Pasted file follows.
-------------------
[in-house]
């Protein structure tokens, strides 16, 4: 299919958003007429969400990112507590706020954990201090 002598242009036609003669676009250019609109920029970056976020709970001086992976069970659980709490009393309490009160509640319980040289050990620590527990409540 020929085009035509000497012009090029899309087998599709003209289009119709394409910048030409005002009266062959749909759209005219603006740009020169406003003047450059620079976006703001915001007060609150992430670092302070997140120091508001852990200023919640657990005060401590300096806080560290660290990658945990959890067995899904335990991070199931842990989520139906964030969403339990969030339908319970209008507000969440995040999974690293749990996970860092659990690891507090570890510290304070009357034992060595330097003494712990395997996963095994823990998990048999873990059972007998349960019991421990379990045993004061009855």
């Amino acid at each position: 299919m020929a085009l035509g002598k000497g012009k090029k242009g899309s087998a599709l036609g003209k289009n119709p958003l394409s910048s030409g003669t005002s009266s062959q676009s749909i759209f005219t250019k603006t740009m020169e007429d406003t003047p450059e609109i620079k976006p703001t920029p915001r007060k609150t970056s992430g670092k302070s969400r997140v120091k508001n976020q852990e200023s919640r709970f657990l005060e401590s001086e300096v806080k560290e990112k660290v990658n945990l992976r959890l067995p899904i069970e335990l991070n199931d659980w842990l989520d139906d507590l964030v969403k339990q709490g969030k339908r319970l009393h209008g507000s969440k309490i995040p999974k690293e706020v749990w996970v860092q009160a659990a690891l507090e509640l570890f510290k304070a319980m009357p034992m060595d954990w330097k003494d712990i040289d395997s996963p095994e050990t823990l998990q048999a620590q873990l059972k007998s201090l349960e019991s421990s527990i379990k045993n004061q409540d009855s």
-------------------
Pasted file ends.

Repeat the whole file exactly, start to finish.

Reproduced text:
[in-house]
């Protein structure tokens, strides 16, 4: 299919958003007429969400990112507590706020954990201090 002598242009036609003669676009250019609109920029970056976020709970001086992976069970659980709490009393309490009160509640319980040289050990620590527990409540 020929085009035509000497012009090029899309087998599709003209289009119709394409910048030409005002009266062959749909759209005219603006740009020169406003003047450059620079976006703001915001007060609150992430670092302070997140120091508001852990200023919640657990005060401590300096806080560290660290990658945990959890067995899904335990991070199931842990989520139906964030969403339990969030339908319970209008507000969440995040999974690293749990996970860092659990690891507090570890510290304070009357034992060595330097003494712990395997996963095994823990998990048999873990059972007998349960019991421990379990045993004061009855």
């Amino acid at each position: 299919m020929a085009l035509g002598k000497g012009k090029k242009g899309s087998a599709l036609g003209k289009n119709p958003l394409s910048s030409g003669t005002s009266s062959q676009s749909i759209f005219t250019k603006t740009m020169e007429d406003t003047p450059e609109i620079k976006p703001t920029p915001r007060k609150t970056s992430g670092k302070s969400r997140v120091k508001n976020q852990e200023s919640r709970f657990l005060e401590s001086e300096v806080k560290e990112k660290v990658n945990l992976r959890l067995p899904i069970e335990l991070n199931d659980w842990l989520d139906d507590l964030v969403k339990q709490g969030k339908r319970l009393h209008g507000s969440k309490i995040p999974k690293e706020v749990w996970v860092q009160a659990a690891l507090e509640l570890f510290k304070a319980m009357p034992m060595d954990w330097k003494d712990i040289d395997s996963p095994e050990t823990l998990q048999a620590q873990l059972k007998s201090l349960e019991s421990s527990i379990k045993n004061q409540d009855s």